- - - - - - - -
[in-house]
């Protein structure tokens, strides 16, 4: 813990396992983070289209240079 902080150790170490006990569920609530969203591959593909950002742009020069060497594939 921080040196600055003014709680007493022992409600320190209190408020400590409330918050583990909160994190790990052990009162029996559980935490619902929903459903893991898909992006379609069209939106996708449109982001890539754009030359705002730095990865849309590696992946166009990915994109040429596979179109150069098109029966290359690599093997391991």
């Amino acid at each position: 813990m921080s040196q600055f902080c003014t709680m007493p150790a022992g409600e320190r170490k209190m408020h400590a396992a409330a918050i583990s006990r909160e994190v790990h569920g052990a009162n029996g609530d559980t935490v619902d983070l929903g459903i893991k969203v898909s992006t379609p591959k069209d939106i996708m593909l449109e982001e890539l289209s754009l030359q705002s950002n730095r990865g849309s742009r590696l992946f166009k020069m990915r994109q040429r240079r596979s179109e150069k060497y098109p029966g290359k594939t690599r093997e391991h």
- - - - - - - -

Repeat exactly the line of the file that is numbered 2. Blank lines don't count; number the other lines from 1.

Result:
């Protein structure tokens, strides 16, 4: 813990396992983070289209240079 902080150790170490006990569920609530969203591959593909950002742009020069060497594939 921080040196600055003014709680007493022992409600320190209190408020400590409330918050583990909160994190790990052990009162029996559980935490619902929903459903893991898909992006379609069209939106996708449109982001890539754009030359705002730095990865849309590696992946166009990915994109040429596979179109150069098109029966290359690599093997391991």